“That pottery of yours is doing quite well, I hear.” Annie’s glance moved with interest over her vest and cutoffs. “I like the new look.”
Sierra flushed. “Uh…”
“Kind of in-your-face, isn’t it?” remarked Annie with a twinkle in her eye. “You really have changed from the shy little girl hiding in corners that I used to know.”
Sierra’s father had died in a construction accident when she was four and her mother had found it hard enough to keep a roof over their heads and food on the table, never mind finding any extra money for the kind of clothes the other school kids expected one to wear. It had been easier to keep her head down and take cover rather than face the taunts and the ridicule. But now she was twenty-four and not about to take shit from anyone. The way she dressed these days was her message to the town.
“I got tired of being a geek,” she said wryly.
Annie laughed. “About time. I knew you had it in you. You always had a nice line in sarcastic retorts when you were prodded into it by someone like Ian Raeder.”
“Oh, him!” said Sierra with distaste.
Annie chuckled. “You still have it in for him, don’t you? He just wanted you to be yourself instead of pretending to be a little mouse.”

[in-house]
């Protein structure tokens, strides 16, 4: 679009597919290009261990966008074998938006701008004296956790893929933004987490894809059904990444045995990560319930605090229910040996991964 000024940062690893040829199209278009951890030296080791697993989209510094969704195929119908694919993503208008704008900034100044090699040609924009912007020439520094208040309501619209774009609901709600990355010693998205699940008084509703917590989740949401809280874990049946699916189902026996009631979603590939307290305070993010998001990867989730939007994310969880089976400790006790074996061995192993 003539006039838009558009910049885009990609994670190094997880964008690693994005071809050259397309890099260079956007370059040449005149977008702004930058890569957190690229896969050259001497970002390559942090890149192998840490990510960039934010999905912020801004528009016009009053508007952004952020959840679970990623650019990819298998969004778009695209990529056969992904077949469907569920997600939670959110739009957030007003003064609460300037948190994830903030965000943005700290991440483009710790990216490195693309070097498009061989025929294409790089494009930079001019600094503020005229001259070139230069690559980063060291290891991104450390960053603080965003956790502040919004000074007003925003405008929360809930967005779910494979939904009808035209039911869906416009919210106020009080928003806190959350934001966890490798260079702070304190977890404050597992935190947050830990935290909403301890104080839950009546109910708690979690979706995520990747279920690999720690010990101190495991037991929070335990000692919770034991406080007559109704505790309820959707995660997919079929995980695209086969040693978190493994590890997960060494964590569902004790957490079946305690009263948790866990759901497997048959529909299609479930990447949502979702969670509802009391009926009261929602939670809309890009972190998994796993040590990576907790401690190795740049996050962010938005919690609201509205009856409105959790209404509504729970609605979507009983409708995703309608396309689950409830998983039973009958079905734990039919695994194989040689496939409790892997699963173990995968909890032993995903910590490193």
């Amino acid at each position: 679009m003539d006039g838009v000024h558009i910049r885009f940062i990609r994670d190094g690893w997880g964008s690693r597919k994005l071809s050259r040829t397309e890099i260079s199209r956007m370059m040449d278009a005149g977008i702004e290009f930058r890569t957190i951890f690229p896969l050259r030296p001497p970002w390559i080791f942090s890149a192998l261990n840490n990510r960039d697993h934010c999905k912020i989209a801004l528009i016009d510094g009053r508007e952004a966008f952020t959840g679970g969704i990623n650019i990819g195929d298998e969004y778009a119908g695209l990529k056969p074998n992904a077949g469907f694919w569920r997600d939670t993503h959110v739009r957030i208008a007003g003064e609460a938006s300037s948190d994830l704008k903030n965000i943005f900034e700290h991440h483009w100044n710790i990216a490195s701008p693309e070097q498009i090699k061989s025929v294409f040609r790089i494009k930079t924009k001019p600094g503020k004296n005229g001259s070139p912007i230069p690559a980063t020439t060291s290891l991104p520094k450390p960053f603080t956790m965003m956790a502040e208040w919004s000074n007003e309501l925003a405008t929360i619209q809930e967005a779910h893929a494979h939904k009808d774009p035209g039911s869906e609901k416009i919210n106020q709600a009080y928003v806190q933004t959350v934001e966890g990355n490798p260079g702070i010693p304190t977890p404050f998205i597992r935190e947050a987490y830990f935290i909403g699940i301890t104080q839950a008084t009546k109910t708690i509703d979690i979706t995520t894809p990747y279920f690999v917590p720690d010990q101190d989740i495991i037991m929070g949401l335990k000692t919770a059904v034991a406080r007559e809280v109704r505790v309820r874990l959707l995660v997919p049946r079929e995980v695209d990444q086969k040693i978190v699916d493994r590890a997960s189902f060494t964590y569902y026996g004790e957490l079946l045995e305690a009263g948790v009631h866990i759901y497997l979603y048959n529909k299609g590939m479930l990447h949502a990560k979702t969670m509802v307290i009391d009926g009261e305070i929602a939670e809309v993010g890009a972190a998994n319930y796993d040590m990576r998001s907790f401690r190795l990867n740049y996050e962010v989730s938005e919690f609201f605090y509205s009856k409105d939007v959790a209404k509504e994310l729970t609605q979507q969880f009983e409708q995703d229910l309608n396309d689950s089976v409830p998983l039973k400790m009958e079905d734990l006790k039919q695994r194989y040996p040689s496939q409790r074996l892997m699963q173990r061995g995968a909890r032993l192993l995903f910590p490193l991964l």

Annie had been with the Raeders for over thirty years now, so of course none of the Raeder boys could ever do any wrong in her eyes. Annie might think that Ian Raeder had been trying to bring her out. Sierra knew better. He just enjoyed giving her a hard time.
“You’re not a mouse anymore,” said Annie approvingly. “You’ve blossomed. These last four years away from Castleton have been good for you. You look lovely now.”
Sierra gave her a disbelieving glance. Yes, she did look a lot better than she had when she’d been a scrawny little kid back in Castleton High, but she would never be a raving beauty. Annie was just being kind.
A brilliant flash of light lit up the whole sky to the west. They both jumped. So did everyone else on the street.
“Did you see that?” exclaimed Annie, shoving back the short gray strands of her hair.
“Yes. What was it? Lightning?”
“Couldn’t be. There isn’t a cloud in the sky.”
Sierra looked up. The sun had set and the sky was darkening, but it was perfectly clear.
“Can’t even be heat lightning since it hasn’t been that hot.” Annie’s thin frame was tense. “It was almost like an explosion!”
“I didn’t hear any sound or feel any kind of vibration in the ground. It’s just some weird natural phenomenon,” Sierra said reassuringly. “We’ll probably find out in the paper tomorrow. How much you wanna bet it’ll even make the headlines?”
Annie laughed and relaxed. “Yeah, nothing much happens around Castleton.”
“I’d better be going. I’ve got to pick up some groceries before heading home.”
“It’s a long way to your place,” agreed Annie, frowning. “I don’t like you living out there alone, hon. It’s so isolated.”